The Campbells have been spectators at the pageant for years, but this summer, for the first time, their family is participating as cast members.
Bob Parrott, a neighbor who, though not a member of the Church, has taken care of the Sacred Grove for a decade, joked that he thought "every single Mormon has been to the pageant," judging by the traffic on his road that runs past the farm. He said that he himself has seen it "more times than most Mormons have" and has felt its "wonderful spirit."
On Main Street in the nearby village of Palmyra stands a red brick building on the site where the first copies of the Book of Mormon came off the press in March 1830, published by E. B. Grandin. Missionaries guide visitors through exhibits explaining the place and the printing process while adding their testimonies of the Book of Mormon.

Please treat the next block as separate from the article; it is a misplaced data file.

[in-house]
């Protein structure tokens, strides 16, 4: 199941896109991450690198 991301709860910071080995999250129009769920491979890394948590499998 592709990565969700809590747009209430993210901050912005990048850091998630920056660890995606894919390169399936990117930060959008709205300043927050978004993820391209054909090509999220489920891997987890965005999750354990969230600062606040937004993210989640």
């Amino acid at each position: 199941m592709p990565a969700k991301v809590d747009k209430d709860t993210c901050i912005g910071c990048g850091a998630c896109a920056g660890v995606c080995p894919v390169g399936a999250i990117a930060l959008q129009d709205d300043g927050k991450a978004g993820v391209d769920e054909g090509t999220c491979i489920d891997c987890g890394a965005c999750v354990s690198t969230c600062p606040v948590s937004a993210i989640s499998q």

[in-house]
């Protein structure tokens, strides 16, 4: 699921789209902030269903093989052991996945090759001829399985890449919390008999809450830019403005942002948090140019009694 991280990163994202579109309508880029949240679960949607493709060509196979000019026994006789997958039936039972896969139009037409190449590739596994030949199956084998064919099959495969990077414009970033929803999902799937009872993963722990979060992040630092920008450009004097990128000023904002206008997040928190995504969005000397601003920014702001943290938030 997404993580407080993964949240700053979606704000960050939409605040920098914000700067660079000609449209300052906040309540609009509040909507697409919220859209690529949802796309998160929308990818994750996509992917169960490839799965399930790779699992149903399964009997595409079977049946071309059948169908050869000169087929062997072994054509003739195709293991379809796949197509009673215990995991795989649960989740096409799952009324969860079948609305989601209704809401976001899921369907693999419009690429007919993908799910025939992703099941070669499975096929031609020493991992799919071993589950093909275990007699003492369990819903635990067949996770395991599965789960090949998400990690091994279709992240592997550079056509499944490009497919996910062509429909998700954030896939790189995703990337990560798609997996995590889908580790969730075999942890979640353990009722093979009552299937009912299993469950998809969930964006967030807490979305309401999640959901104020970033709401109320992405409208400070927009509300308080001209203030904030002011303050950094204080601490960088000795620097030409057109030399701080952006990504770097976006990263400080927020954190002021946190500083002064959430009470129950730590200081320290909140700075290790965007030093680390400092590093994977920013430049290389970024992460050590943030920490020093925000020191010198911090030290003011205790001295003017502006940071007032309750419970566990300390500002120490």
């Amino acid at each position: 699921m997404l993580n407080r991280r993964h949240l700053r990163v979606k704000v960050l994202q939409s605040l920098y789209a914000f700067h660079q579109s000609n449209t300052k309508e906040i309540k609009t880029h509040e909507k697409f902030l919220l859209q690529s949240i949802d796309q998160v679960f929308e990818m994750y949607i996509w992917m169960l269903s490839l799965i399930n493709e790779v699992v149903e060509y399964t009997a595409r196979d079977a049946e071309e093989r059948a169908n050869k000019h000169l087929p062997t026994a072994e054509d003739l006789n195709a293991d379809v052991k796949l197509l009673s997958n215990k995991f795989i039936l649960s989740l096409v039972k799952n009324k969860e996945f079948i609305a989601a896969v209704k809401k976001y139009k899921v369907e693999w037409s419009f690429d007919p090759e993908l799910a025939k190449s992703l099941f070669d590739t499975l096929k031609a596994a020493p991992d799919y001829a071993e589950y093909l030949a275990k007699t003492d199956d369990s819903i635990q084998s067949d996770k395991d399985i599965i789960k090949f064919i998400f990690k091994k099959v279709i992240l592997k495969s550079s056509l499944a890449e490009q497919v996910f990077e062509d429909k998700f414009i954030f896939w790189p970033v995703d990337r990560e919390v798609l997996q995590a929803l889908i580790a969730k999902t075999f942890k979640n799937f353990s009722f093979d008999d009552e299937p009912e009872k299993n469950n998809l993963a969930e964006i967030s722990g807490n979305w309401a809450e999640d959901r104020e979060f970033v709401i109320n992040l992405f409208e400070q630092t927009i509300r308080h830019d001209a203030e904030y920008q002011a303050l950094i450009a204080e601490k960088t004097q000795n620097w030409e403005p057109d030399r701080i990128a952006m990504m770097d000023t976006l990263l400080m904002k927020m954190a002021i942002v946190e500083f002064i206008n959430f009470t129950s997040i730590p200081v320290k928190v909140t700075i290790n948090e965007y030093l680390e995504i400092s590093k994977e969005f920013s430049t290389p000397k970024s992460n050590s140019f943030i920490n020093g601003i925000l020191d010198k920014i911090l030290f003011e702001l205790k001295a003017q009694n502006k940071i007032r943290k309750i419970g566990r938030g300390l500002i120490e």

Although Sister Andrea Arellano, from Montreal, Canada, had often visited the Palmyra area with her family, the place has different meaning for her as a missionary, she said.
"The Spirit can be felt anywhere at these sites," she said, "but there's something special about the farm, book-ended by the Hill Cumorah and the temple."
Standing in the upstairs bedroom of the replica log cabin where she tells of the visitation of the Angel Moroni to the young Prophet, she said, "I know [the cabin's] a replica, but the feeling I get every time I come here is that Joseph Smith wasn't just a man. He was a prophet."